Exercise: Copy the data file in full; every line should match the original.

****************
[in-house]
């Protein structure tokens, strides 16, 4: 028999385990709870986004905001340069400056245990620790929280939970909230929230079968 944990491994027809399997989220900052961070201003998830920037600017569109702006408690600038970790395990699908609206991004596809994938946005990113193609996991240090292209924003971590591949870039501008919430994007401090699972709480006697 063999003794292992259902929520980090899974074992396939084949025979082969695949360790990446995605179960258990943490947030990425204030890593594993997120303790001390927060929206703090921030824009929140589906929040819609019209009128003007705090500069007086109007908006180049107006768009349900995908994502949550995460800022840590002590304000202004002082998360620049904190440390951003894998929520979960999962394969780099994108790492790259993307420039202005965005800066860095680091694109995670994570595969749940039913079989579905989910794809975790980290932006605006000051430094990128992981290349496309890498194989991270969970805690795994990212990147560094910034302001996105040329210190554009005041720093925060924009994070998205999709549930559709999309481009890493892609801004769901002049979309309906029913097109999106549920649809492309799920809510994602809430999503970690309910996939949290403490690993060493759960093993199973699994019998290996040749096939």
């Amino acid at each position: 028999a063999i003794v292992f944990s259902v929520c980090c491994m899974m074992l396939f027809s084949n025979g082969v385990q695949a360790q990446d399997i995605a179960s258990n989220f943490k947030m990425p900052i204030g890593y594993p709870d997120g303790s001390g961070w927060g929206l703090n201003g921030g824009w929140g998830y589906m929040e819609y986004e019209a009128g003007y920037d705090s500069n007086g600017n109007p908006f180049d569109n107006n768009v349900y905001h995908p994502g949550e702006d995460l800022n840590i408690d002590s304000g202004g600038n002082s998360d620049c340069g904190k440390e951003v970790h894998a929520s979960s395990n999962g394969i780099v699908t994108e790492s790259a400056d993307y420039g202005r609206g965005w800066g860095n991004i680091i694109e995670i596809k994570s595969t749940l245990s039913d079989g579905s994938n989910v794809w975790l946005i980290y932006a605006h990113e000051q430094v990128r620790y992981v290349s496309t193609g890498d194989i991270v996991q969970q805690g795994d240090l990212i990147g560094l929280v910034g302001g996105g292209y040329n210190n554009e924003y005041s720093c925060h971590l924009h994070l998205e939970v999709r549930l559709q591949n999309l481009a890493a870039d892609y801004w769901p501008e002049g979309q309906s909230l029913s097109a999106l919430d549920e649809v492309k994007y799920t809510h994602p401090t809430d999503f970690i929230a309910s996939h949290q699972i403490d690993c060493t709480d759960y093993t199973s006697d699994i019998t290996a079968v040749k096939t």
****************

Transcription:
[in-house]
């Protein structure tokens, strides 16, 4: 028999385990709870986004905001340069400056245990620790929280939970909230929230079968 944990491994027809399997989220900052961070201003998830920037600017569109702006408690600038970790395990699908609206991004596809994938946005990113193609996991240090292209924003971590591949870039501008919430994007401090699972709480006697 063999003794292992259902929520980090899974074992396939084949025979082969695949360790990446995605179960258990943490947030990425204030890593594993997120303790001390927060929206703090921030824009929140589906929040819609019209009128003007705090500069007086109007908006180049107006768009349900995908994502949550995460800022840590002590304000202004002082998360620049904190440390951003894998929520979960999962394969780099994108790492790259993307420039202005965005800066860095680091694109995670994570595969749940039913079989579905989910794809975790980290932006605006000051430094990128992981290349496309890498194989991270969970805690795994990212990147560094910034302001996105040329210190554009005041720093925060924009994070998205999709549930559709999309481009890493892609801004769901002049979309309906029913097109999106549920649809492309799920809510994602809430999503970690309910996939949290403490690993060493759960093993199973699994019998290996040749096939």
């Amino acid at each position: 028999a063999i003794v292992f944990s259902v929520c980090c491994m899974m074992l396939f027809s084949n025979g082969v385990q695949a360790q990446d399997i995605a179960s258990n989220f943490k947030m990425p900052i204030g890593y594993p709870d997120g303790s001390g961070w927060g929206l703090n201003g921030g824009w929140g998830y589906m929040e819609y986004e019209a009128g003007y920037d705090s500069n007086g600017n109007p908006f180049d569109n107006n768009v349900y905001h995908p994502g949550e702006d995460l800022n840590i408690d002590s304000g202004g600038n002082s998360d620049c340069g904190k440390e951003v970790h894998a929520s979960s395990n999962g394969i780099v699908t994108e790492s790259a400056d993307y420039g202005r609206g965005w800066g860095n991004i680091i694109e995670i596809k994570s595969t749940l245990s039913d079989g579905s994938n989910v794809w975790l946005i980290y932006a605006h990113e000051q430094v990128r620790y992981v290349s496309t193609g890498d194989i991270v996991q969970q805690g795994d240090l990212i990147g560094l929280v910034g302001g996105g292209y040329n210190n554009e924003y005041s720093c925060h971590l924009h994070l998205e939970v999709r549930l559709q591949n999309l481009a890493a870039d892609y801004w769901p501008e002049g979309q309906s909230l029913s097109a999106l919430d549920e649809v492309k994007y799920t809510h994602p401090t809430d999503f970690i929230a309910s996939h949290q699972i403490d690993c060493t709480d759960y093993t199973s006697d699994i019998t290996a079968v040749k096939t």